Full-text · Article · Oct 2014 · Journal of Molecular and Cellular Cardiology
  • Source
    • "70% of the entire metabolome, deciphering the lipidome in terms of biological pathways remains an enormous task. Nonetheless, ultimately lipidomics will increase our understanding of cellular processes (Norris & Dennis 2014) and will lead to the discovery of novel therapeutic targets and biomarkers (Rhee et al. 2011, Ji et al. 2012). On top of that extensive cross-talk between metabolic pathways, on the one hand, and inflammatory and immuno-modulatory pathways, on the other, has been uncovered. "
    [Show abstract] [Hide abstract]
    ABSTRACT: From the viewpoint of the prevention of cardiovascular disease (CVD) burden, there has been a continuous interest in the detrimental effects of the Western-type high-fat diet for more than half a century. More recently, this general view has been subject to change as epidemiological studies showed that replacing fat by carbohydrate may even be worse and that various polyunsaturated fatty acids (FA) have beneficial rather than detrimental effects on CVD outcome. At the same time advances in lipid biology have provided insight into the mechanisms by which the different lipid components of the Western diet affect the cardiovascular system. In fact, this still is a rapidly growing field of research and in recent years novel FA derivatives and FA receptors have been discovered. This includes fish-oil derived FA-derivatives with anti-inflammatory properties, the so-called resolvins, and various G-protein coupled receptors that recognize FA as ligands. In the present review we will extensively discuss the role of FA and their metabolites on cardiac disease, with special emphasis on the role of the different saturated and polyunsaturated FA and their respective metabolites in cellular signal transduction and the possible implications for the development of cardiac hypertrophy and cardiac failure This article is protected by copyright. All rights reserved.
    Full-text · Article · Apr 2014 · Acta Physiologica
  • Source
    • "Cardiolipins (CLs) are tetra-acylated glycerophospholipids that are part of the inner mitochondrial membranes in eukaryotic cells. CLs regulate energy production [12], [13], whereas free radical oxidation products of CLs are important mediators of mitochondria-dependent apoptosis [14]–[16]. Altered levels and composition of CLs are linked to diseases, such as diabetes [13], heart failure [13], [17], Parkinson disease [18], and a rare cardiomyopathy, known as Barth syndrome [19]. "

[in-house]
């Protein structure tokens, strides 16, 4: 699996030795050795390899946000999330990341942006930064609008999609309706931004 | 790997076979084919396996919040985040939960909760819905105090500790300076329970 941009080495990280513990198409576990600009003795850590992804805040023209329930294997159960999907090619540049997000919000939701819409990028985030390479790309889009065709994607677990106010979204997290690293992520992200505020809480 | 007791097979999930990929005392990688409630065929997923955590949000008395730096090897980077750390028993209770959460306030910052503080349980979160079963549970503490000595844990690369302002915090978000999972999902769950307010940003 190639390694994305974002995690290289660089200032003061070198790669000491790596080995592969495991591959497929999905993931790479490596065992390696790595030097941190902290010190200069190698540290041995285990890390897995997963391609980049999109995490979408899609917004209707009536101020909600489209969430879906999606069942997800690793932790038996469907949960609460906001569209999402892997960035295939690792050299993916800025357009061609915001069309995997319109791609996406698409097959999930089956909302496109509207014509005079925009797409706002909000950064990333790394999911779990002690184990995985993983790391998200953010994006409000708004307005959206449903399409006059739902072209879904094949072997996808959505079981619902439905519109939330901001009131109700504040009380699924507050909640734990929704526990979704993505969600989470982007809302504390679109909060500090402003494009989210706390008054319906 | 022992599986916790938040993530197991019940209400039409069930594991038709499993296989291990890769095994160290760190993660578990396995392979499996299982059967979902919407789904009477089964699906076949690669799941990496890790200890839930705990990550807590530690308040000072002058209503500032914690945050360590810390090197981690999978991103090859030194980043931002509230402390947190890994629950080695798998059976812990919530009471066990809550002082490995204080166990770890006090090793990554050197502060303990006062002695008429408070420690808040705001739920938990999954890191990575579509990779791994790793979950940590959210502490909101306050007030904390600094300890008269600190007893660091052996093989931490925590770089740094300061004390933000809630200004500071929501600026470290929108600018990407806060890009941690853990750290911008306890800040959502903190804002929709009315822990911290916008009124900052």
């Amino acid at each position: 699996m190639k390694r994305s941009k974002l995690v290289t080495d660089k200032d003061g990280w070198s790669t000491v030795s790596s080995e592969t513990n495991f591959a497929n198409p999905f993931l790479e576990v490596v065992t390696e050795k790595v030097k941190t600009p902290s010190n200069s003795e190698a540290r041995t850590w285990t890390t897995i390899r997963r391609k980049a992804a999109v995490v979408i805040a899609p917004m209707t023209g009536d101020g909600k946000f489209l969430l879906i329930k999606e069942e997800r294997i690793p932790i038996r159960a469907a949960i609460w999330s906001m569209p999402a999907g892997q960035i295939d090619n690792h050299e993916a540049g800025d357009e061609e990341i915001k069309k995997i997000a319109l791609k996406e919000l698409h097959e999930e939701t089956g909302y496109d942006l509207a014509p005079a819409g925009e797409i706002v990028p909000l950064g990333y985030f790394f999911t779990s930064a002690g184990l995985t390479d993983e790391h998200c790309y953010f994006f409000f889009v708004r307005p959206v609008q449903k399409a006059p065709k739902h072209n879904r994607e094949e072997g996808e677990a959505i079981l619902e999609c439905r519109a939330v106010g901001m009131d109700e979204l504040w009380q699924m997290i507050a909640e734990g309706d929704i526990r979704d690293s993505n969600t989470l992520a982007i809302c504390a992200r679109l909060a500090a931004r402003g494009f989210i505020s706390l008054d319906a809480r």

[Show abstract] [Hide abstract]
    ABSTRACT: Articular synovial fluid (SF) is a complex mixture of components that regulate nutrition, communication, shock absorption, and lubrication. Alterations in its composition can be pathogenic. This lipidomic investigation aims to quantify the composition of sphingolipids (sphingomyelins, ceramides, and hexosyl- and dihexosylceramides) and minor glycerophospholipid species, including (lyso)phosphatidic acid, (lyso)phosphatidylglycerol, and bis(monoacylglycero)phosphate species, in the SF of knee joints from unaffected controls and from patients with early (eOA) and late (lOA) stages of osteoarthritis (OA), and rheumatoid arthritis (RA). SF without cells and cellular debris from 9 postmortem donors (control), 18 RA, 17 eOA, and 13 lOA patients were extracted to measure lipid species using electrospray ionization tandem mass spectrometry - directly or coupled with hydrophilic interaction liquid chromatography. We provide a novel, detailed overview of sphingolipid and minor glycerophospholipid species in human SF. A total of 41, 48, and 50 lipid species were significantly increased in eOA, lOA, and RA SF, respectively when compared with normal SF. The level of 21 lipid species differed in eOA SF versus SF from lOA, an observation that can be used to develop biomarkers. Sphingolipids can alter synovial inflammation and the repair responses of damaged joints. Thus, our lipidomic study provides the foundation for studying the biosynthesis and function of lipid species in health and most prevalent joint diseases.
    Full-text · Article · Mar 2014 · PLoS ONE
Show more